In April, 1917, US President Woodrow Wilson issued a challenge to his country. World War I was raging in Europe, and Allied shipping was being torn apart by German surface ships and submarines. As a result, the US churned out over a thousand wooden-hulled cargo ships in about 18 months.
The war ended in November, 2018, and many of those ships found service in peace-time as ferries and commercial cargo-carriers. Many, however, were labelled “surplus”. Some were damaged, many worn out, and many simply were completed too late to be useful.
Mallows Bay, a shallow Bay on the Potomac River south of Washington, DC (across the river from Quantico, on the Maryland side near Nanjemoy), became one of the many places where these old ships, and others, came to die. Today, the remains of almost 200 ships still rest in a very small area that can be paddled in about 2.5 hours. Most, but not all, come from the years during and just after World War I, but a few date from as late as the 1930s.
If you are imagining yourself paddling among towering hulks – that’s not what Mallows Bay looks like. Instead, picture the ghostly outline of hulls that sit just above the waterline at low tide. These ships have seen the ravages of time. And many were burnt to the waterline inside the “Burning Basin” established by Bethlehem Steel to salvage metal and destroy the rest. These ships are ghosts, and the most impressive among them hold their bulk and stature largely because of the growth of trees and shrubs on top of them.
In 2015, this hotbed of nautical archaeology was placed on the National Register of Historic Places, and it is now up for consideration as a National Marine Sanctuary. Between the history, and the wildlife (bald eagles, osprey, herons, beavers, otters, raccoons, etc), it’s a great place to explore in a canoe or kayak. It IS exposed to the big water of the Potomac – so pay attention to the weather, particularly wind, and tide. Low tide is the best time to see the ships – but at any water level, there is a risk of snagging your boat on submerged hulls. Take care.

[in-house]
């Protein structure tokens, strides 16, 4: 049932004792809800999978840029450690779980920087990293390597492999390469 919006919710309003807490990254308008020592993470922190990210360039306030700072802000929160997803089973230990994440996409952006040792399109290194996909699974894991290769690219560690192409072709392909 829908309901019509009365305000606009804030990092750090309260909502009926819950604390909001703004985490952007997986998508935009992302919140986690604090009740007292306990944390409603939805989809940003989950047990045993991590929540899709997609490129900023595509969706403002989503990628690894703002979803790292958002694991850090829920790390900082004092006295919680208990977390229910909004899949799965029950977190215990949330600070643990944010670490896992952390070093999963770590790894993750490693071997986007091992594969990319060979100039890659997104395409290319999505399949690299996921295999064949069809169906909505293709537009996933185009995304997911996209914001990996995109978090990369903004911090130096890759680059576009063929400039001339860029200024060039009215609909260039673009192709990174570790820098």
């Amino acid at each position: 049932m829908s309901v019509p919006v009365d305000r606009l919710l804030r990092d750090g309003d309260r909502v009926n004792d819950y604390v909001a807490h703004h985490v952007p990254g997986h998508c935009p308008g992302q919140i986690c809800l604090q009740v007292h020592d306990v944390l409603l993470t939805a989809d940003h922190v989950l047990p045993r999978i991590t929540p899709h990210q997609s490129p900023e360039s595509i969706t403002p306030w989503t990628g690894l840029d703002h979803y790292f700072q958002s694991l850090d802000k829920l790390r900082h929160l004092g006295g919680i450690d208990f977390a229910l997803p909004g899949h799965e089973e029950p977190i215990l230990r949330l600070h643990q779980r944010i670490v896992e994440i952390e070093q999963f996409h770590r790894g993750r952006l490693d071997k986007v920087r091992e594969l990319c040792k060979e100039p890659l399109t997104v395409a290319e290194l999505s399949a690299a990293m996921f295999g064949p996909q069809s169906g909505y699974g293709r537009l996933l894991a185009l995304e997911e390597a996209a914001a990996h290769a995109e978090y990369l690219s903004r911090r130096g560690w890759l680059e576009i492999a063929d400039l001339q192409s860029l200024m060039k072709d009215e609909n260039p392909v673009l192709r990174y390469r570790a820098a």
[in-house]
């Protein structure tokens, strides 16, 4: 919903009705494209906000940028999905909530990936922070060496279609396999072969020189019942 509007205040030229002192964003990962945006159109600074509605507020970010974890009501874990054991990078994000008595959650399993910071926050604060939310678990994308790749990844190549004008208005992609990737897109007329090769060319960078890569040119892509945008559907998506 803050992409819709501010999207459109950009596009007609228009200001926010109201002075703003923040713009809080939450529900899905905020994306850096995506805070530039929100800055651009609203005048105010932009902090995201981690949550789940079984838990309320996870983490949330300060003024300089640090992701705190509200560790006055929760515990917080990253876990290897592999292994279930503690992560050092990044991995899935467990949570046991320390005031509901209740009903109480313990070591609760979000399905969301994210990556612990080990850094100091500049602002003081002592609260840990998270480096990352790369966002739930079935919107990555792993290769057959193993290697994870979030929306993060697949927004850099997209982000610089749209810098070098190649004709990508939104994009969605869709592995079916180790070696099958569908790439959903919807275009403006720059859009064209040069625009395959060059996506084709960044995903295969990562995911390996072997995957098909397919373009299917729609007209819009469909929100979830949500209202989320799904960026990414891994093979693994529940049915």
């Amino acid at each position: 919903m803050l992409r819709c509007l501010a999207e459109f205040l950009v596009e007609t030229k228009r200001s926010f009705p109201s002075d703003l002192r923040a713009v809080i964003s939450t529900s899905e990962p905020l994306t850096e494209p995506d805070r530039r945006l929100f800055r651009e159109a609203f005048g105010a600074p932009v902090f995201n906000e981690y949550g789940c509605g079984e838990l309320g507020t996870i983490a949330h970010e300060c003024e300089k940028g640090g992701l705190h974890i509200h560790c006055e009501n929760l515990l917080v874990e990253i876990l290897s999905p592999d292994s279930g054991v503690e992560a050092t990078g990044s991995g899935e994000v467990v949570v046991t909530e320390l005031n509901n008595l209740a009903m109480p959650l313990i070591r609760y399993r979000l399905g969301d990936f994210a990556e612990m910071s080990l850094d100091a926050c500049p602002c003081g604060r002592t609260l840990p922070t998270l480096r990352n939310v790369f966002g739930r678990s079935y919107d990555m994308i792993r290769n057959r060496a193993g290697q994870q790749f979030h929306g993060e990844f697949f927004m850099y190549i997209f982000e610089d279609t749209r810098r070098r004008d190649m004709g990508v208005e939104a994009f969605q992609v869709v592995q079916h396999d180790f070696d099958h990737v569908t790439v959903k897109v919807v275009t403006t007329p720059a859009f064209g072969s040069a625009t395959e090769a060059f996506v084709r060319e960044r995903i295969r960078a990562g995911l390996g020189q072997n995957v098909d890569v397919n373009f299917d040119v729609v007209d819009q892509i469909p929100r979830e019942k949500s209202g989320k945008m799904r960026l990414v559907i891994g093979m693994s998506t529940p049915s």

Also, during the summer, the inner parts of the Bay become filled with hydrilla, a dense aquatic weed. This makes the inner bay impassible by anything with a motor, and challenging for paddlecraft. Spring and fall offer better passage, and clearer water as well. For all that, my recent trip was on July 8, and while the hydrilla was present, it wasn’t awful.
The Chesapeake Conservancy has an excellent web site on the ships of Mallows Bay. Scroll down to the section called “Story Maps” for links to suggested routes that include a little history on some of the more prominent vessels. Regardless of your route, you can plan on a put-in at the landing (38.468937, -77.263625) and a break at the north end of the Bay on a gravel bar known as Grady’s Spit.
On our recent trip, we launched at low tide, on a calm day, and headed straight out into the river (along the path of the “Outer Passage” itenerary), paddled to Grady’s Spit for a lunch break, back along the shoreline “Inland Passage” and then into the Burning Basin to wrap up – GPS Data Here. This allowed us to tackle the open water when we knew it was calm, and avoid fighting the incoming tide by staying in the shallows on the way back. A YouTube link to our journey is below.
Mallows Bay is a great place to spend an afternoon on the water – whether it be for history, wildlife, or both!
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